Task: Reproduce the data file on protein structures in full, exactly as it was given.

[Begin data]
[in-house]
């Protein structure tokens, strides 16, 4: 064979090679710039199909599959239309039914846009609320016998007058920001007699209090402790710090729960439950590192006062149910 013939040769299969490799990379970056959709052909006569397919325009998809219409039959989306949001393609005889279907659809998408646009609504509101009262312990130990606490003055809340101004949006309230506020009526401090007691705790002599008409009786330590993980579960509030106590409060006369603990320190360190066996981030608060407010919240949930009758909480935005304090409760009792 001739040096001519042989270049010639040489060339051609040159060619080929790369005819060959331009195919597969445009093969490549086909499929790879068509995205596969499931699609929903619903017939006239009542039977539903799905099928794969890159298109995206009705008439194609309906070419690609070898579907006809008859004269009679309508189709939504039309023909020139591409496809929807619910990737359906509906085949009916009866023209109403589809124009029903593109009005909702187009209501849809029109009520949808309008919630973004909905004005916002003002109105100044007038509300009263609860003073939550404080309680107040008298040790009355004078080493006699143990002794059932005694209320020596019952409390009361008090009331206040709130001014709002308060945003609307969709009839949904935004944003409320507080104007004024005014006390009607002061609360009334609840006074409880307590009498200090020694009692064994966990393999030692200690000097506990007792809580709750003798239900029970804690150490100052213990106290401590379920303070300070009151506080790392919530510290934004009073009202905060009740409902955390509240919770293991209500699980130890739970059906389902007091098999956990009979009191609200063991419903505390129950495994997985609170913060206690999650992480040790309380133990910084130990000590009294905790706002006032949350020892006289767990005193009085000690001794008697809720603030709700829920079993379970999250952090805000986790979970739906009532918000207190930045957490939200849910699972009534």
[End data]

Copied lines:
[in-house]
């Protein structure tokens, strides 16, 4: 064979090679710039199909599959239309039914846009609320016998007058920001007699209090402790710090729960439950590192006062149910 013939040769299969490799990379970056959709052909006569397919325009998809219409039959989306949001393609005889279907659809998408646009609504509101009262312990130990606490003055809340101004949006309230506020009526401090007691705790002599008409009786330590993980579960509030106590409060006369603990320190360190066996981030608060407010919240949930009758909480935005304090409760009792 001739040096001519042989270049010639040489060339051609040159060619080929790369005819060959331009195919597969445009093969490549086909499929790879068509995205596969499931699609929903619903017939006239009542039977539903799905099928794969890159298109995206009705008439194609309906070419690609070898579907006809008859004269009679309508189709939504039309023909020139591409496809929807619910990737359906509906085949009916009866023209109403589809124009029903593109009005909702187009209501849809029109009520949808309008919630973004909905004005916002003002109105100044007038509300009263609860003073939550404080309680107040008298040790009355004078080493006699143990002794059932005694209320020596019952409390009361008090009331206040709130001014709002308060945003609307969709009839949904935004944003409320507080104007004024005014006390009607002061609360009334609840006074409880307590009498200090020694009692064994966990393999030692200690000097506990007792809580709750003798239900029970804690150490100052213990106290401590379920303070300070009151506080790392919530510290934004009073009202905060009740409902955390509240919770293991209500699980130890739970059906389902007091098999956990009979009191609200063991419903505390129950495994997985609170913060206690999650992480040790309380133990910084130990000590009294905790706002006032949350020892006289767990005193009085000690001794008697809720603030709700829920079993379970999250952090805000986790979970739906009532918000207190930045957490939200849910699972009534």